Let's go back to the word 'indicator." The dictionary defines it as a pointing or directing device. So I view it as a pointer. Perhaps a medical analogy will help expand on this, as symptoms are indicators/pointers.

    Imagine that someone develops an abnormal stomach pain that persists. At that point, it would be rational for the person to become anxious and suspect they have stomach cancer. However, it would not be rational for the person to conclude he has stomach cancer and quit his job to spend his remaining time with his family. The rational course of action would neither be to ignore the pain or over-react to it, but to seek out better methods to dispel or confirm the suspicion – a trip to the doctors and perhaps a biopsy.

    In an investigation, the job of the indicator/pointer is to direct attention and focus, not to reach a firm conclusion. The indicator becomes a cause for suspicion, not belief.

    So when you write, "Similarly, the use of concepts derived from engineering and information science to understand protein synthesis is very helpful and useful but does not help us conclude or even give us a hint as to whether or not life is, in fact, information from an intelligent cause, or is designed."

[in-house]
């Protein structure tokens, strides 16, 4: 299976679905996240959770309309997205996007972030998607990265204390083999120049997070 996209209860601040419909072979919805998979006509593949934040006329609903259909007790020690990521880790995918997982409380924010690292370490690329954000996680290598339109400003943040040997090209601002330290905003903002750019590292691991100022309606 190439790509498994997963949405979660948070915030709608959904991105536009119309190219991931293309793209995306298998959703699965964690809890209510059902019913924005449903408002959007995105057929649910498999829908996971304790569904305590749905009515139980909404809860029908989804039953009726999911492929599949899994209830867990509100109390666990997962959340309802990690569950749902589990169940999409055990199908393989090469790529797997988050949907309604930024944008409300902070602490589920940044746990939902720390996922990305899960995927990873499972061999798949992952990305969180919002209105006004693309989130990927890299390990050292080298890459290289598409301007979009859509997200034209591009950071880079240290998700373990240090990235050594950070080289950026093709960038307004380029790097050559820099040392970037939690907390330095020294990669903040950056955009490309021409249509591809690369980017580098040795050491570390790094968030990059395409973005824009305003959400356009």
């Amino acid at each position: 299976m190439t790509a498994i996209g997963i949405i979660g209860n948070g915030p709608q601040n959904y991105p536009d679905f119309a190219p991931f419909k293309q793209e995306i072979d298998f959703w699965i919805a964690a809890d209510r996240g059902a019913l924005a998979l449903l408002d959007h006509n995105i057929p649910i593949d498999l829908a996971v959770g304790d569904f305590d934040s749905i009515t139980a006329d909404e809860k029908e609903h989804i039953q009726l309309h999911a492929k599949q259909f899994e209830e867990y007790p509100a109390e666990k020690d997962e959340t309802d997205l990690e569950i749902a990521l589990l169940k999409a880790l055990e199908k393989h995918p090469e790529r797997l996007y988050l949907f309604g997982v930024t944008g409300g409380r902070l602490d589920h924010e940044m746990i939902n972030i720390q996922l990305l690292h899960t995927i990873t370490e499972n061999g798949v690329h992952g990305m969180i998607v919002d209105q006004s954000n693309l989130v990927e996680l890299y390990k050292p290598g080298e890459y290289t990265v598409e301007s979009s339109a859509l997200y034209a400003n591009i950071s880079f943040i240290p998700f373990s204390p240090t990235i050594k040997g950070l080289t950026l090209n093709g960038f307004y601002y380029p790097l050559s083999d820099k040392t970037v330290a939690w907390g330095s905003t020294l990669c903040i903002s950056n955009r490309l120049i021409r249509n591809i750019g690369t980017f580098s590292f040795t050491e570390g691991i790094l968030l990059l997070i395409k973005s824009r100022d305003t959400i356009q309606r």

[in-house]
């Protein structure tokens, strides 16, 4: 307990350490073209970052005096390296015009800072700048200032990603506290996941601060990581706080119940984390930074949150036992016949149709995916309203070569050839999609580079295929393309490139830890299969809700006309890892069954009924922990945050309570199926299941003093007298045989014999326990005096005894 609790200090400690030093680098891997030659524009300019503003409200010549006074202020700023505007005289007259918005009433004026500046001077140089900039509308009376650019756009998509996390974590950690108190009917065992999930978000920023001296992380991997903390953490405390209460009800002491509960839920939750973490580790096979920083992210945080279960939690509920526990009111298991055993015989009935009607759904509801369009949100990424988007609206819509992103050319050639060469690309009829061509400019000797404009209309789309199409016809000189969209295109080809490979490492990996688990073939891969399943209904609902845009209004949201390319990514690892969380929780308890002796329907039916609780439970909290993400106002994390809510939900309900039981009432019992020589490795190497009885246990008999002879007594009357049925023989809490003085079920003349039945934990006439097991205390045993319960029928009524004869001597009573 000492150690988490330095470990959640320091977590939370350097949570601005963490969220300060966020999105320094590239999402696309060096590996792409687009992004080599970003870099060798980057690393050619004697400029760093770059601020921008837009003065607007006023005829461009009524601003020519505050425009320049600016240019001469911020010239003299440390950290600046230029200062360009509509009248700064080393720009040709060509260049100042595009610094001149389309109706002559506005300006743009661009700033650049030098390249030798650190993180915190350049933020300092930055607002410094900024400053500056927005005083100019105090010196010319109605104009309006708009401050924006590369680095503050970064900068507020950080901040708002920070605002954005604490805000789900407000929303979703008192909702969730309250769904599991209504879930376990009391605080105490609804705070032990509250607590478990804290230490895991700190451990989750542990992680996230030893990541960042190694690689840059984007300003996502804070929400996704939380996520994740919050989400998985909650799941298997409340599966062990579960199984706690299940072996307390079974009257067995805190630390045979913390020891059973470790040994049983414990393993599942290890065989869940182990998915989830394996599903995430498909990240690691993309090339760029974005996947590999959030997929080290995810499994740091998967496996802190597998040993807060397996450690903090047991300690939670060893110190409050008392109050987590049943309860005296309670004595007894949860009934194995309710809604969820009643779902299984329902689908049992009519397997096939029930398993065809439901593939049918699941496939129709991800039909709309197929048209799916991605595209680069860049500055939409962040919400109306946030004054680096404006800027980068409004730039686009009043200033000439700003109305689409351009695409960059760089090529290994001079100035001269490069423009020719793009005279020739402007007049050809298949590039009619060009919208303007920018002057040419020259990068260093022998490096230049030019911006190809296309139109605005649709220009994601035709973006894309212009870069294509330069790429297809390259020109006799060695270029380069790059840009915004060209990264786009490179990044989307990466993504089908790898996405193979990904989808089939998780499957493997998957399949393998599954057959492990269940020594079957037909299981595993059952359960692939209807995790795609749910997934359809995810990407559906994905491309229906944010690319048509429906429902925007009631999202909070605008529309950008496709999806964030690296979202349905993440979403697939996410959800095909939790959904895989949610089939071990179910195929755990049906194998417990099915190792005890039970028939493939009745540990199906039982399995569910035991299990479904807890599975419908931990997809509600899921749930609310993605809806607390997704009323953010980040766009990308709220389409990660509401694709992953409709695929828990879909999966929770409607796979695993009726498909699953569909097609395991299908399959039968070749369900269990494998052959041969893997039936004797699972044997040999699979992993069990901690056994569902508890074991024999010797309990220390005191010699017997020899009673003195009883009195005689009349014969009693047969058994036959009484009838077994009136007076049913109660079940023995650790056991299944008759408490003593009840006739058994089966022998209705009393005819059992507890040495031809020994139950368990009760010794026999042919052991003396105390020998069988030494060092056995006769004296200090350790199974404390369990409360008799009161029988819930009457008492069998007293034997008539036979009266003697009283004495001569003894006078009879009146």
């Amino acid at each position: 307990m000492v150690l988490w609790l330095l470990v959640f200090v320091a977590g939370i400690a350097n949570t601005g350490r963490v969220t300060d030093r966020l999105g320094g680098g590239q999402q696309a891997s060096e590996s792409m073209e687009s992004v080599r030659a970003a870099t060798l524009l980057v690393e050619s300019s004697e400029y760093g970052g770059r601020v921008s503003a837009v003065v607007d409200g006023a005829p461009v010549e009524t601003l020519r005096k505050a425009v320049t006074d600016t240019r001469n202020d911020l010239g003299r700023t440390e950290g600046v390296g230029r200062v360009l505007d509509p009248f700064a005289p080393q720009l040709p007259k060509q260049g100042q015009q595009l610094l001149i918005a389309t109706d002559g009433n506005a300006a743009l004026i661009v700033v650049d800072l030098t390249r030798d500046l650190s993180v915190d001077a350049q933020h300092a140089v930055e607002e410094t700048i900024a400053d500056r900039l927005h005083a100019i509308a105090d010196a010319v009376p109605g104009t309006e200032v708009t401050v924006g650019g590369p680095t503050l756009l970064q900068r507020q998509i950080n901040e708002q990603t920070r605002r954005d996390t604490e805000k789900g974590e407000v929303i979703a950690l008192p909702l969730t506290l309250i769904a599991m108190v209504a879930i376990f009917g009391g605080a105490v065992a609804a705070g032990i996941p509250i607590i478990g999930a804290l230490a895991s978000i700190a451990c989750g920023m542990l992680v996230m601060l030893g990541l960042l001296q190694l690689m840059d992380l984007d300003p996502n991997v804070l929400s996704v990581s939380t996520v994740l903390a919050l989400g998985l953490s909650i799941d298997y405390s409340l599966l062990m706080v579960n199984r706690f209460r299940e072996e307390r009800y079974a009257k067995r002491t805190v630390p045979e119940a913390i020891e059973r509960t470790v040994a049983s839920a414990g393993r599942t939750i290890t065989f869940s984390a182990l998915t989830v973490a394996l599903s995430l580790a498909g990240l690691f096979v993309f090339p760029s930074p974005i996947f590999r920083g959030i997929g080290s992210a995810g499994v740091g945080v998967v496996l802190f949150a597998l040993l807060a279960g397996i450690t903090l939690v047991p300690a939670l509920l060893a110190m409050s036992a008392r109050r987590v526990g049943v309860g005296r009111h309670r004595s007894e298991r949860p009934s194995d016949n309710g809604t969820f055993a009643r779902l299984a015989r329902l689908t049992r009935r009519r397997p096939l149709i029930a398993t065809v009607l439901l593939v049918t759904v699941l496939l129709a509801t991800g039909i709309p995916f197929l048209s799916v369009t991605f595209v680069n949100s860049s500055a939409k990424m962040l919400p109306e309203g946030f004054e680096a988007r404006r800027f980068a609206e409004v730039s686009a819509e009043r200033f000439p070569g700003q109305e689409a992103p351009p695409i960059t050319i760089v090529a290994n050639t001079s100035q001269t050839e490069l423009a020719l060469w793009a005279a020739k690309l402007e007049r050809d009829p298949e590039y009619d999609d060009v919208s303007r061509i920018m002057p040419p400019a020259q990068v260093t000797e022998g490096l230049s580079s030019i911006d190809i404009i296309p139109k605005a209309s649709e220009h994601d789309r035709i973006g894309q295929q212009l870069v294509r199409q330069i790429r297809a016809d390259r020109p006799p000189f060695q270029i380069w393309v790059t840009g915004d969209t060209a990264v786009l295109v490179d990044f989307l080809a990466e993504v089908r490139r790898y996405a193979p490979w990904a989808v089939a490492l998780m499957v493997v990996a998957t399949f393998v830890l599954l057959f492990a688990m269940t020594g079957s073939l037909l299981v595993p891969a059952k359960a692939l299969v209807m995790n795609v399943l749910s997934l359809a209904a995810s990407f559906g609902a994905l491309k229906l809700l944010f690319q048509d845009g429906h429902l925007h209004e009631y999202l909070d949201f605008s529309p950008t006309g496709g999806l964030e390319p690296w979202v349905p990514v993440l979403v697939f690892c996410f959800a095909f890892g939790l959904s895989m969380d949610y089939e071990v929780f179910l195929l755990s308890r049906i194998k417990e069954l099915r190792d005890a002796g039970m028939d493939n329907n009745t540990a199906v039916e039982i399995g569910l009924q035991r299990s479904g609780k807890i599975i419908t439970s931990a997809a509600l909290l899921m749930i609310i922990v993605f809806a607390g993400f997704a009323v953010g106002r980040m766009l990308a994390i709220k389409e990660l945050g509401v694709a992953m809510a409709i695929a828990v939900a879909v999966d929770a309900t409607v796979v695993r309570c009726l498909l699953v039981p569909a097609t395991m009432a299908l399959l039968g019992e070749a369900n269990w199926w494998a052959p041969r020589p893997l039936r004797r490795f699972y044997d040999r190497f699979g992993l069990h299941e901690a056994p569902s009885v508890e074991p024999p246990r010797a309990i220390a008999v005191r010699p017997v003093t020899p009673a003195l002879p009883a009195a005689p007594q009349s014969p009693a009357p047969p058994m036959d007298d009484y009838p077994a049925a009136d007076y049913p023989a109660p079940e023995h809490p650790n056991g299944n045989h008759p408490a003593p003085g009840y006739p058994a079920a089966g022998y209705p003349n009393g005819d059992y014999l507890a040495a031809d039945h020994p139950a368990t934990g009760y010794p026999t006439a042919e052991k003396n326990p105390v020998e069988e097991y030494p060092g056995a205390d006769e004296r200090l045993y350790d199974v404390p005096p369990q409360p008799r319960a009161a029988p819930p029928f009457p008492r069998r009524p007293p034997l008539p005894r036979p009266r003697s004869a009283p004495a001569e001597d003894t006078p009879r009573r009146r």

I would mostly agree but rephrase it as, "Similarly, the use of concepts derived from engineering and information science to understand protein synthesis is very helpful and useful but does not allow us to conclude as to whether or not life is, in fact, information from an intelligent cause, or is designed."

    If I turn to your examples, I suspect we could argue that those can be viewed as hints, but, and this is important, we would add, "but we know they are not because……."

    In other words, returning to the medical example, the doctor could say to his anxious patient, "Yes, stomach pain is a symptom of stomach cancer, but we know it is not in this case, because the pain you experience is actually the result of you having gastritis."

    So going back to my engineering example, for me to ignore the indicators/pointers, someone would have to make the argument, "yes, the breadth and width of the successful extrapolation of engineering concepts is an indicator that life was designed, but we know they are not in this case because……"

    Of course, if someone comes up with a "because", its persuasive power will probably be dependent on perspective. So I would not expect everyone to agree that a true indicator of design is in play. However, it would help if someone would come up with a better alternative. In other words, if such shared successful useful of concepts is NOT reason to suspect design, then what WOULD constitute reason to suspect design?

    - Mike

      Mike Gene wrote:
      "...All of these concepts play key roles in molecular biology's understanding of protein synthesis and these are all concepts derived from engineering and the information sciences.